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Judy Shelton testifies before the Senate Banking Comittee in February. Photo: Sarah Silbiger/Getty Images

Judy Shelton looks to be within striking distance of getting a seat on the Federal Reserve Board.

Why it matters: Her political background is unprecedented for a Fed candidate, and threatens the central bank's critical apolitical stance.

Our thought bubble, per Axios’ Felix Salmon: Of all the tools in the Fed’s arsenal, its independence from political influence is the most powerful and most important.

Driving the news: The former Trump campaign advisor is likely to cinch a position as one of the crucial decision-makers at one of the most powerful economic institutions in the world.

  • A full Senate vote on Shelton’s nomination is expected to happen as soon as next week.
  • Sen. Lisa Murkowski (R-Alaska) revealed she would support Shelton’s candidacy on Thursday — all but guaranteeing Shelton for now has the votes to be confirmed for the Fed governor post.

Where it stands: Shelton’s economic stance is unclear to Fed watchers, as she’s flip-flopped between unconventional views before her candidacy to post-election statements in line with President Trump.

  • "The hallmark of the Powell Fed is flexibly policymaking, but Shelton has taken that flexibility to a whole new level over the course of her career. It doesn't inspire confidence," Lou Crandall, a decadeslong Fed watcher and chief economist at Wrightson ICAP, tells Axios.

Case in point: Shelton long supported a return to the gold standard. But she said at a hearing earlier this year that she "would not advocate going back to a prior historical monetary arrangement."

  • She questioned the importance of the Fed's political independence in an op-ed last year. But at the onset of her congressional hearing, she nodded at the Fed’s "political independence and operational autonomy."
  • She criticized the Fed for cutting interest rates to near zero in the depths of the financial crisis. But then advocated for a steep rate cut last year — at the same time Trump was calling on Powell to slash rates.

The latest: Shelton‘s fate at the Fed went from possibly doomed when she was first nominated in January to a near lock.

  • Senators on both sides of the aisle were initially skeptical about Shelton. Senate Banking Committee Republicans voiced concern about her non-mainstream views and questioned her ability to uphold the Fed’s political independence, the Washington Post reported at the time.
  • But ultimately in July 2020, all the Republicans on the panel voted to advance Shelton to a full Senate vote.
  • Christopher Waller, a director of research at the St. Louis Fed and the far less controversial candidate nominated by Trump, picked up some Democratic votes. No word yet on a full Senate vote on Waller’s nomination.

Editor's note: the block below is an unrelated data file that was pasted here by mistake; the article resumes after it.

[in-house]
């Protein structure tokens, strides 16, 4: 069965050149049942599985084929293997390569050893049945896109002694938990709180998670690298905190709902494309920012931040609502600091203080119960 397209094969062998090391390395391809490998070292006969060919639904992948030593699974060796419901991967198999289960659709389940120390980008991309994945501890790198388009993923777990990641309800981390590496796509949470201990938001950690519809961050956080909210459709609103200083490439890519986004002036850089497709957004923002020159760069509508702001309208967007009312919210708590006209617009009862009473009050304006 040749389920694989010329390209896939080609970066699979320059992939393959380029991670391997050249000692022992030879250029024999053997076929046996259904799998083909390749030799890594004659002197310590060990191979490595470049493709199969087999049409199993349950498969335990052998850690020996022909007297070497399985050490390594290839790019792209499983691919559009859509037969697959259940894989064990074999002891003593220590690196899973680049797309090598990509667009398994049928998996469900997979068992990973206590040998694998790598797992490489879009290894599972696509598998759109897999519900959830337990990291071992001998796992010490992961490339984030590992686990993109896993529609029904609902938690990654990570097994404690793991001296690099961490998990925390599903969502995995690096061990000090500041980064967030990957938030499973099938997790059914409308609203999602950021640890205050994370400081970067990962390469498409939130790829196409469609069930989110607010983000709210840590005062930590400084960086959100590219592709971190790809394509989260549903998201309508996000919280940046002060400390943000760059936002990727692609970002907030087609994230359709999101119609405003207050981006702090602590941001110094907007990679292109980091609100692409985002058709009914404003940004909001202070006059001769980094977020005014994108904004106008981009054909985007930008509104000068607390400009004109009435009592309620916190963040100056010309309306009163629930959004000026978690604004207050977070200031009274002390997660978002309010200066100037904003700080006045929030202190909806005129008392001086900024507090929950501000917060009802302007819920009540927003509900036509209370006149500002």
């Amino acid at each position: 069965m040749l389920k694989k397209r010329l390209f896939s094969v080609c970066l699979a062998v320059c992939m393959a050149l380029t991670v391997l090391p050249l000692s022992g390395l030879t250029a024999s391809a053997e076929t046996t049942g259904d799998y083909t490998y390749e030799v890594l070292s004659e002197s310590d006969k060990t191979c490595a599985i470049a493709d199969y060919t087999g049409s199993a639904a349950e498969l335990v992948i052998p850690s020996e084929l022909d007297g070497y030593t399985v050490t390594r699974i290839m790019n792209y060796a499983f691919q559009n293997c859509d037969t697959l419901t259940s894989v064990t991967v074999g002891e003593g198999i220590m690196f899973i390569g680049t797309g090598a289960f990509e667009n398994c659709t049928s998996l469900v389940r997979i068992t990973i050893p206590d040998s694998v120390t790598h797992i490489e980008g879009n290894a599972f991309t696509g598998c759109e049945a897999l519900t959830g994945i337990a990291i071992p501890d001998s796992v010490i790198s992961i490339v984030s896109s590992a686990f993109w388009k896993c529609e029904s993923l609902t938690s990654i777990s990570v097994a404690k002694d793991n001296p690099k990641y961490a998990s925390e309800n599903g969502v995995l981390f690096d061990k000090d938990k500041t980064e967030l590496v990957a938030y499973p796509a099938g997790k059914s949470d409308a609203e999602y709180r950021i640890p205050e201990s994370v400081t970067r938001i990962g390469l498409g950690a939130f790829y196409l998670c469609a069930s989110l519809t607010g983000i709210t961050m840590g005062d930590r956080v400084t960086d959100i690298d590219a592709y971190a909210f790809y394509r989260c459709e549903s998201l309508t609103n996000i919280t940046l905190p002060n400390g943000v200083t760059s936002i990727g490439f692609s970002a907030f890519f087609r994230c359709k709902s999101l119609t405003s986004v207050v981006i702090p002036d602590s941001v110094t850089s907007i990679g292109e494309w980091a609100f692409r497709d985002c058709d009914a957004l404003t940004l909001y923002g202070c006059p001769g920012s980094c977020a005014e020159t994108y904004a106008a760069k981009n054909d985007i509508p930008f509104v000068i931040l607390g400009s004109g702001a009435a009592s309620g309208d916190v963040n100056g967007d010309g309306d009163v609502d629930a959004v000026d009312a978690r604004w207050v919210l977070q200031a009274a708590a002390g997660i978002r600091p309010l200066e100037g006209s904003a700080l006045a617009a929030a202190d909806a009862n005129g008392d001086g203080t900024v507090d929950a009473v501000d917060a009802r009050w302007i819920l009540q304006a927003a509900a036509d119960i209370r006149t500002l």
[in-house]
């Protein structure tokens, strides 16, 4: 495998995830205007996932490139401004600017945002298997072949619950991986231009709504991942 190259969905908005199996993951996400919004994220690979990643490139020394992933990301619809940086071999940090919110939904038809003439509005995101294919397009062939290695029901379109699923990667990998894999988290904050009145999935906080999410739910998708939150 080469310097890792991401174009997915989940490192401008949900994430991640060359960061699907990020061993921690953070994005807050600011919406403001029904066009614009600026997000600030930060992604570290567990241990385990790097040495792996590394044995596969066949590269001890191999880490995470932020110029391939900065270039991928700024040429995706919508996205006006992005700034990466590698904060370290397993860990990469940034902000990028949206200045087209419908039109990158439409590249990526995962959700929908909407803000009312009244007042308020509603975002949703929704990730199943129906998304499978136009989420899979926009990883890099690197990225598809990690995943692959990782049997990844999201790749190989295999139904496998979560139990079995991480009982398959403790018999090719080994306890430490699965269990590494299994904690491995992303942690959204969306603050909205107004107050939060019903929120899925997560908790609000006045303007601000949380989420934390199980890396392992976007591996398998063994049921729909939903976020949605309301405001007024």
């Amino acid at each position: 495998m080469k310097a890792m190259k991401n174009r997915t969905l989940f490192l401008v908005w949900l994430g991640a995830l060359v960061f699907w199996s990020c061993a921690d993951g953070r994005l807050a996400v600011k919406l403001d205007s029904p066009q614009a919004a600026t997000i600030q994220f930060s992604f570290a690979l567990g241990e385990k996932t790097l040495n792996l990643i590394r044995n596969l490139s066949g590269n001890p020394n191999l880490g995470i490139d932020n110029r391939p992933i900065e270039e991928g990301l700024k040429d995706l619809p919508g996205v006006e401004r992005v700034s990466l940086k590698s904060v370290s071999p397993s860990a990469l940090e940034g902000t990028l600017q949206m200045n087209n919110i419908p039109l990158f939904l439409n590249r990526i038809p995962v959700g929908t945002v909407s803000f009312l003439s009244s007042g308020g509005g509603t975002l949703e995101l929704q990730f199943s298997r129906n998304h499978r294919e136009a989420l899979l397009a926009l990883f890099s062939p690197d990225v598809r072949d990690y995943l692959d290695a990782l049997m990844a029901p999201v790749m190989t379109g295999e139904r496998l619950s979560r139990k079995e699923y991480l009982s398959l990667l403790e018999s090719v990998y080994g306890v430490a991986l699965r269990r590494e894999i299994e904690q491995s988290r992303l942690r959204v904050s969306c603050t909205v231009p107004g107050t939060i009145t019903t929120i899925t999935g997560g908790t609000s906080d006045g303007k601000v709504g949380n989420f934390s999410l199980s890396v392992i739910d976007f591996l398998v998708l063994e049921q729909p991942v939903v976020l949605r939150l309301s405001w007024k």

The big picture: Earlier this year, concerns about Shelton's candidacy snowballed into fears that, given the right sequence of events, Trump could eventually appoint her to succeed Fed chair Jerome Powell. (That's not likely now since Joe Biden won the 2020 election.)

  • Her seat — which would expire in 2024 — may have little impact among the Fed’s 12-member (if you include Waller’s potential confirmation) voting panel.
  • "Anything she wanted to do outside of convention would be voted down," says Brandon Barford, a partner at research firm Beacon Policy Advisors and former Senate Banking Committee staffer.

The bottom line: Former Treasury official Tony Fratto tweeted, “It’s not just a question of what damage she could do (not much) it’s that it is a discredit to both the Senate AND the Fed. It screams, Nothing at all is serious. Not us. Not you. Not them.”

Go deeper

Trump stock market underperformed Obama's

Data: Yahoo Finance; Chart: Andrew Witherspoon/Axios

U.S. stock markets hit record highs during President Trump's time in office, but mostly underperformed his predecessor.

By the numbers: The stock market selloff that followed the outbreak of the coronavirus pandemic wiped out three and a half years' worth of market gains for Trump. As of March 23, 2020, the S&P 500 had lost 1.5% since Trump's first day in office.

Republican Sen. Sasse slams Nebraska GOP for "weird worship" of Trump after state party rebuke

Sen. Ben Sasse, (R-Neb.) Photo: Andrew Harnik - Pool/Getty Images

The Nebraska Republican Party on Saturday formally "rebuked" Sen. Ben Sasse (R-Neb.) for his vote to impeach former President Trump earlier this year, though it stopped short of a formal censure, CNN reports.

Why it matters: Sasse is the latest among a slate of Republicans who have faced some sort of punishment from their state party apparatus after voting to impeach the former president. The senator responded statement Saturday, per the Omaha World-Herald, saying "most Nebraskans don't think politics should be about the weird worship of one dude."

Cuomo barraged by fellow Dems after second harassment accusation

New York Gov. Andrew Cuomo faced a barrage of criticism from fellow Democrats after The New York Times reported that the second former aide in four days had accused him of sexual harassment.

Why it matters: Cuomo had faced a revolt from legislators for his handling of nursing-home deaths from COVID. Now, the scandal is acutely personal, with obviously grave political risk.